1. Determining whether a restriction allows for an “alternative energy system” of “comparable costs and efficiency” that “does not increase the costs or decrease the efficiency” of the proposed system.

In Tesoro, an expert testified that a comparable energy system which could have been installed in an alternative location (the roof of the Property’s casita instead of the slope adjacent to the Property) and which would have consisted of fewer panels would yield the same performance efficiency but have a 14 percent (14%) reduction in output. The expert also testified that this alternative system, as a result of the new location of the panels, would be less expensive to install than the original system. On the basis of this testimony, the court in Tesoro ruled that “substantial evidence supported the jury’s conclusion that the CC&R’s imposed reasonable restrictions that were in compliance with Section 714.” The (1) potential cost savings, (2) unchanged efficiency, and (3) mere 14 percent (14%) reduction in output of the alternative system was sufficient to establish “that the CC&R’s and Design Guidelines allowed for an alternative solar energy system of comparable costs and efficiency that did not significantly increase the cost or decrease the efficiency of the system sought by [defendants].”

  1. A HOA may consider the aesthetic impact of the proposed solar energy system.

The Association’s CC&Rs provide that the approval or disapproval of applications for improvements “shall be in the sole and absolute discretion of the [ACC] and may be based upon such aesthetic considerations as the [ACC] determines to be appropriate.” The defendants argued that this provision was in violation of Section 714 because the ACC could not consider the aesthetic impact of the proposed system in evaluating defendants’ application. The court struck down this argument on the basis of the language in Section 714 referencing the manner by which applications for solar energy systems are to be processed and approved. The court reasoned that “the provision in [S]ection 714 that ‘the application for approval shall be processed and approved by the appropriate approving entity in the same manner as an application for approval of an architectural modification to the property’ indicates that the Legislature specifically anticipated that an evaluation of a proposed solar energy system–just as any other proposed improvement’–would involve consideration of aesthetics.”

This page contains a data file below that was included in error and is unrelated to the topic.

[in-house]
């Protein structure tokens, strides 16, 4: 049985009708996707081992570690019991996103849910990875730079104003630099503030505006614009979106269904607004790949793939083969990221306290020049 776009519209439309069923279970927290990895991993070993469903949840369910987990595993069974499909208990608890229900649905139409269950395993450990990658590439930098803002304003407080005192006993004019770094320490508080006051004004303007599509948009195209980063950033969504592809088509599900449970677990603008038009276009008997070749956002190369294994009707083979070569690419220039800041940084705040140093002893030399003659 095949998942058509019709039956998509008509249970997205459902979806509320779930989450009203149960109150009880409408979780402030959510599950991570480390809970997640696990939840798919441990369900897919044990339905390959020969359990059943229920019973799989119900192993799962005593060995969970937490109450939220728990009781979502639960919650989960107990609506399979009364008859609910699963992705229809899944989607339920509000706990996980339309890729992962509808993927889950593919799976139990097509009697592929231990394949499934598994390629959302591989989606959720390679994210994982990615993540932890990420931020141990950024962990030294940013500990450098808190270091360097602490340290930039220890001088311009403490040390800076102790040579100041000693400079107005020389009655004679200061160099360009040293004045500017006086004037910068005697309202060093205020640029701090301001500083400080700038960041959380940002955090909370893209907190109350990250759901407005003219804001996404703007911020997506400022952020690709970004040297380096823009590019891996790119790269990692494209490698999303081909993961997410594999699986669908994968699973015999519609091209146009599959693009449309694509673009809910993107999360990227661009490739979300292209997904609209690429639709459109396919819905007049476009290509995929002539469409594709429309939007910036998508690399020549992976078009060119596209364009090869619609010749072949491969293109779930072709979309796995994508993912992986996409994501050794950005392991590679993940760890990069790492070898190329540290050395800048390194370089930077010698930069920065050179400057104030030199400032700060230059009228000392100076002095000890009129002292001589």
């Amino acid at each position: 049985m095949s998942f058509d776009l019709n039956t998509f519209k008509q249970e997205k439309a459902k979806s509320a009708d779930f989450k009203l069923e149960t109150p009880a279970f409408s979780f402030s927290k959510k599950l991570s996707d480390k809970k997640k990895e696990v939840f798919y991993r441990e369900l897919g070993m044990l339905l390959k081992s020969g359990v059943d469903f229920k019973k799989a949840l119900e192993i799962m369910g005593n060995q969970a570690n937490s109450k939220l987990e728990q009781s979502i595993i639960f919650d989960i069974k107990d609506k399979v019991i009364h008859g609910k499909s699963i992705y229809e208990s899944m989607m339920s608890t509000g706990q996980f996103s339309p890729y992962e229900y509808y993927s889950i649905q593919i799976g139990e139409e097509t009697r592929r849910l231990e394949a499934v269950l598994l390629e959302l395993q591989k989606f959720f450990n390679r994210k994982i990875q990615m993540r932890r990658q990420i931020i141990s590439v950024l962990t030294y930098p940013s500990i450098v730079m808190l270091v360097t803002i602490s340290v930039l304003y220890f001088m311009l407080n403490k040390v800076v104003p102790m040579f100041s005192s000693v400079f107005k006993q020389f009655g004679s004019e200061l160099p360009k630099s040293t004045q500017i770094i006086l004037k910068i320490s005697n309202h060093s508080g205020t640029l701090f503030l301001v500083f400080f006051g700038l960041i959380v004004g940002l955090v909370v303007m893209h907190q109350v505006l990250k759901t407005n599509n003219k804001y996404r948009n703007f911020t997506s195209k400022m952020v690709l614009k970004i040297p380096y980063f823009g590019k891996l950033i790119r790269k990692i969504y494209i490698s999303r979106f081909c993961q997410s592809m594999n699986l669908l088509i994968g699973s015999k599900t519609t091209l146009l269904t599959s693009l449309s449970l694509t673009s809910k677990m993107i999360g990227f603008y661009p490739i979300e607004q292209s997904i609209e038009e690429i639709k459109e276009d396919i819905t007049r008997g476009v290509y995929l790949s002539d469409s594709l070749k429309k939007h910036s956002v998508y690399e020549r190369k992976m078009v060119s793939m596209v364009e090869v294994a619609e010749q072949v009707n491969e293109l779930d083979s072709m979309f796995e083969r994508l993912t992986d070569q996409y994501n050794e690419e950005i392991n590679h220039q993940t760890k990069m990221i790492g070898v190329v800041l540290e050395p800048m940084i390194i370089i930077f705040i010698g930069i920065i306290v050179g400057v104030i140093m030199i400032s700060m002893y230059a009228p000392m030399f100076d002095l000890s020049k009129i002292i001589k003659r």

1. A HOA is not obligated to design or propose an “alternative energy system” when it denies an application for a solar energy system.

The defendants also argued that the ACC had the burden to propose a comparable alternative solar energy system at the time they denied defendants’ application. The court in Tesoro quickly struck down this argument because nothing in the language in Section 714 could be read to impose such a burden on a HOA. All that was required of the ACC was to inform defendants of the bases for its denial. After that point, “it was [the defendants’] burden to reapply for approval of a solar energy system” that satisfied the procedural requirements in the CC&Rs and that addressed the concerns upon which the original application was denied.

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The ruling in Tesoro provides some guidance to HOAs and their Architectural Committees when reviewing applications for solar energy systems. Additionally, because the language of the new law taking effect January 1, 2012 with respect to electric vehicle charging stations parallels that of Section 714, this case may also provide some guidance to HOAs in reviewing applications for the installation of electric vehicle charging stations. HOAs wishing to adopt or amend their design and review standards for solar energy systems should consult with their legal counsel.